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The Red Horseman by Ivan Bilibin
The Red Horseman by Ivan Bilibin

They went inside the hut and the old witch threw herself down beside the stove and said:

'Take everything out of the oven and put it on the table.' Not even knowing where the oven was, Vasilisa hesitated for a moment.

'Hurry up, I'm ravenous!' screeched the old witch.

Vasilisa ran and took the food from the oven. There was enough meat to feed a dozen men. She brought a barrel of mead, beer and red wine and the old crone swallowed it all at once, making a terrible gulping noise as it dripped down her hairy chin.

Then, belching loudly, she began to tear the meat apart with her long gnarled fingers. Vasilisa shuddered as she watched the old witch in a feeding frenzy, crunching the large bones into splinters with her terrible iron teeth.

She swallowed the lot, leaving nothing but a crust of bread, a drop of cabbage soup and a lump of half-chewed fat, which she spat out onto her plate.

When she was finished eating, she rubbed a boney hand over her greasy chin, stretched herself out on the stove and said:

'Listen to me well now, and do as I tell you. Tomorrow, you must clean the house from top to bottom, weed the yard and cook for me. Then take the wheat from my storehouse and pick all the bad grains out of it. Do not forget even one grain or I will eat you for my supper.'

With that Baba-Yaga turned her long nose towards the ceiling and began to snore loudly. Vasilisa tiptoed over to the stove and stood listening for a moment to make sure she was really asleep. The heat near the stove was stifling. 'How can she lie on that hot stove?' she wondered to herself.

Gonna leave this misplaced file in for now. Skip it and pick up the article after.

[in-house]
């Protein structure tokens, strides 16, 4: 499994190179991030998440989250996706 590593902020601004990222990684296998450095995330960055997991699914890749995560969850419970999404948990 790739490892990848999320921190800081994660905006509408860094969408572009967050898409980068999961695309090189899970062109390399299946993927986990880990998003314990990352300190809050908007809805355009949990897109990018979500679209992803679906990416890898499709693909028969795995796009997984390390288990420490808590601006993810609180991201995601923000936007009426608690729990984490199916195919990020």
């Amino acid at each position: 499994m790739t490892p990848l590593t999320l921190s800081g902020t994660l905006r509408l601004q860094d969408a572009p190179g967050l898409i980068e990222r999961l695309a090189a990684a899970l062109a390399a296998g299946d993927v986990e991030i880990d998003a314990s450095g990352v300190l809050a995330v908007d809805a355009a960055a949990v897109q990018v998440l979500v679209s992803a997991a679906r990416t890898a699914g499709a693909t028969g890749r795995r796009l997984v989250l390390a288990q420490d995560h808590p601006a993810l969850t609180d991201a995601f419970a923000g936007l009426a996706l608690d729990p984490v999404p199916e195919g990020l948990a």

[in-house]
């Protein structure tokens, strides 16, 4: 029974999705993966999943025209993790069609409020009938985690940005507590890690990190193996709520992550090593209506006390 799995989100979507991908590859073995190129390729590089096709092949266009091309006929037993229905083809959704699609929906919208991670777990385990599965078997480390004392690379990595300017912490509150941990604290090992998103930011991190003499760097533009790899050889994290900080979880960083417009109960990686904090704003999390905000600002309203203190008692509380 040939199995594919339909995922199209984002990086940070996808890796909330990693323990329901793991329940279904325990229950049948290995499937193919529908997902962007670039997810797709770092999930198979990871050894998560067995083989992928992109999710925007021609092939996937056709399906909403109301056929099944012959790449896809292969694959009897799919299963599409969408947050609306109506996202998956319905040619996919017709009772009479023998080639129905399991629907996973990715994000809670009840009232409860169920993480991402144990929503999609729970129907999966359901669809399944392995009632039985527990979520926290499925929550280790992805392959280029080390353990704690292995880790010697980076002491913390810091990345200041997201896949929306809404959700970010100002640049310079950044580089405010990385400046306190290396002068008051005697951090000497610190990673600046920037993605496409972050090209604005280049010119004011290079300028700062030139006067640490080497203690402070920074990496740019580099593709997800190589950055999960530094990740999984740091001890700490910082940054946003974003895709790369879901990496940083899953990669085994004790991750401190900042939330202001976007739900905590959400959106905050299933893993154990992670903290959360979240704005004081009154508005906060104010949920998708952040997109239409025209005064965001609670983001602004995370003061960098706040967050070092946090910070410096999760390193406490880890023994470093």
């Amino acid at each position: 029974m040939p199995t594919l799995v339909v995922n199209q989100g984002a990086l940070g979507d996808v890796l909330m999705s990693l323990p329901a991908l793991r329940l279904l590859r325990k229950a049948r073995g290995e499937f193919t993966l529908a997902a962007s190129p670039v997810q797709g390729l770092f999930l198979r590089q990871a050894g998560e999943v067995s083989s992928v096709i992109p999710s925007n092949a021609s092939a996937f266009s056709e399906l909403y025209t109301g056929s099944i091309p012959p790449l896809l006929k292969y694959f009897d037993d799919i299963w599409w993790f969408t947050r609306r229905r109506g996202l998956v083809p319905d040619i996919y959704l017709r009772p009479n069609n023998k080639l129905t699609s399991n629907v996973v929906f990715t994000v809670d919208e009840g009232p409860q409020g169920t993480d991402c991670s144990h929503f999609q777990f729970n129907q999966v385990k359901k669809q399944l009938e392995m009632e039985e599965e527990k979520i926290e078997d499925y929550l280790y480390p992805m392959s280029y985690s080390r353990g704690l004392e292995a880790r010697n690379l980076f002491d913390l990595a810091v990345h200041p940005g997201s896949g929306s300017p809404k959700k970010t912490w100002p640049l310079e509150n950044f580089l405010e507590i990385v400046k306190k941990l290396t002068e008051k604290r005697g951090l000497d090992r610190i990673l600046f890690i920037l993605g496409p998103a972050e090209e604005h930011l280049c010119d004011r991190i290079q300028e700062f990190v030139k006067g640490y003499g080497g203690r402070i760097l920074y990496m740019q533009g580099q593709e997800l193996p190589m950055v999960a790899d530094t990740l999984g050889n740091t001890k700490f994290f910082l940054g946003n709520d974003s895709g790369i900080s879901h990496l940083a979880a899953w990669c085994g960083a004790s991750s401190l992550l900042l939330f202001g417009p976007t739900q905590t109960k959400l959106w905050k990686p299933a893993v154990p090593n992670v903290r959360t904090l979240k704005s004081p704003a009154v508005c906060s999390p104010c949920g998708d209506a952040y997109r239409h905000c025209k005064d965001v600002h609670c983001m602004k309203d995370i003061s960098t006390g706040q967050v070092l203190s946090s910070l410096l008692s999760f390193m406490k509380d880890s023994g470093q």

Stepping outside into the cool air, she took the doll from her pocket, and gave it some of the left over food. 'Eat up little doll and listen to my tale of woe! I'm trapped in the house of the old witch and if I don't get the work done, she will eat me. Tell me what to do!'

The eyes of the doll began to light up and it said: 'Don't be afraid, Vasilisa. I will take care of you. Say your prayers, and go to sleep. The morning is wiser than the evening.'

Vasilisa felt her fears slipping away from her and she went back inside. She said her prayers, and then curled up on the floor as far away from the witch as she could and fell into a deep sleep.

When she woke early next morning, it was still dark. She looked out of the window and saw the white horseman galloping past the hut, and the sky suddenly became bright. The fiery sockets of the skulls flickered once and went out.

The old witch was already outside; she let out an ear-splitting whistle and the great iron mortar and pestle came rushing towards her and the broom flew into her hand. As she climbed into her mortar, the red horseman came galloping past, leaped up over the fence of bones, and at that very moment the sun rose.

to page 9
(twelve pages in all)